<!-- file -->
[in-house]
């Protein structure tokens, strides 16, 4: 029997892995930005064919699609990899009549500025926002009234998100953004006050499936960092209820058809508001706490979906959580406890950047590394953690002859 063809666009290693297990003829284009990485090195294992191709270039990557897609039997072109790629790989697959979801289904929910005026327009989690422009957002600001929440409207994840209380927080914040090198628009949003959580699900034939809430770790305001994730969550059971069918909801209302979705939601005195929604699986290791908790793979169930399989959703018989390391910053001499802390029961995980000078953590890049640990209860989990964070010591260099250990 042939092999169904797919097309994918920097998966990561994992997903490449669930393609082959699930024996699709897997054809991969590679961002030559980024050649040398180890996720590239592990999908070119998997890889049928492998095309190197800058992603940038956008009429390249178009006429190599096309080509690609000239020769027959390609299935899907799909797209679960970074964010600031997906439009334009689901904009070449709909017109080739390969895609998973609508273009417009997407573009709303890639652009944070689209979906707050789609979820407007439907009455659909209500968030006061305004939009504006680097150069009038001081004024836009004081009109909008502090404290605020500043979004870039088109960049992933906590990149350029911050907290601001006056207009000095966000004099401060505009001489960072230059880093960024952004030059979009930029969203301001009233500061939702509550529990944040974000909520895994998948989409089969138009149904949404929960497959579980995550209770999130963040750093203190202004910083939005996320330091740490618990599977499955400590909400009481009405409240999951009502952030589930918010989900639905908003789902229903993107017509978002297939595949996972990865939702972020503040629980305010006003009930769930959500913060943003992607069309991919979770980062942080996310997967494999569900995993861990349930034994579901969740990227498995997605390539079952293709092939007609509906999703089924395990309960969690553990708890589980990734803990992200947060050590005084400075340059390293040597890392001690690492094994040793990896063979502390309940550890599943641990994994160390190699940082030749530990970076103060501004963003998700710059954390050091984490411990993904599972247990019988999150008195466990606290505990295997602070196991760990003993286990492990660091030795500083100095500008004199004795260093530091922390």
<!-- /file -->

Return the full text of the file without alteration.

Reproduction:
[in-house]
């Protein structure tokens, strides 16, 4: 029997892995930005064919699609990899009549500025926002009234998100953004006050499936960092209820058809508001706490979906959580406890950047590394953690002859 063809666009290693297990003829284009990485090195294992191709270039990557897609039997072109790629790989697959979801289904929910005026327009989690422009957002600001929440409207994840209380927080914040090198628009949003959580699900034939809430770790305001994730969550059971069918909801209302979705939601005195929604699986290791908790793979169930399989959703018989390391910053001499802390029961995980000078953590890049640990209860989990964070010591260099250990 042939092999169904797919097309994918920097998966990561994992997903490449669930393609082959699930024996699709897997054809991969590679961002030559980024050649040398180890996720590239592990999908070119998997890889049928492998095309190197800058992603940038956008009429390249178009006429190599096309080509690609000239020769027959390609299935899907799909797209679960970074964010600031997906439009334009689901904009070449709909017109080739390969895609998973609508273009417009997407573009709303890639652009944070689209979906707050789609979820407007439907009455659909209500968030006061305004939009504006680097150069009038001081004024836009004081009109909008502090404290605020500043979004870039088109960049992933906590990149350029911050907290601001006056207009000095966000004099401060505009001489960072230059880093960024952004030059979009930029969203301001009233500061939702509550529990944040974000909520895994998948989409089969138009149904949404929960497959579980995550209770999130963040750093203190202004910083939005996320330091740490618990599977499955400590909400009481009405409240999951009502952030589930918010989900639905908003789902229903993107017509978002297939595949996972990865939702972020503040629980305010006003009930769930959500913060943003992607069309991919979770980062942080996310997967494999569900995993861990349930034994579901969740990227498995997605390539079952293709092939007609509906999703089924395990309960969690553990708890589980990734803990992200947060050590005084400075340059390293040597890392001690690492094994040793990896063979502390309940550890599943641990994994160390190699940082030749530990970076103060501004963003998700710059954390050091984490411990993904599972247990019988999150008195466990606290505990295997602070196991760990003993286990492990660091030795500083100095500008004199004795260093530091922390």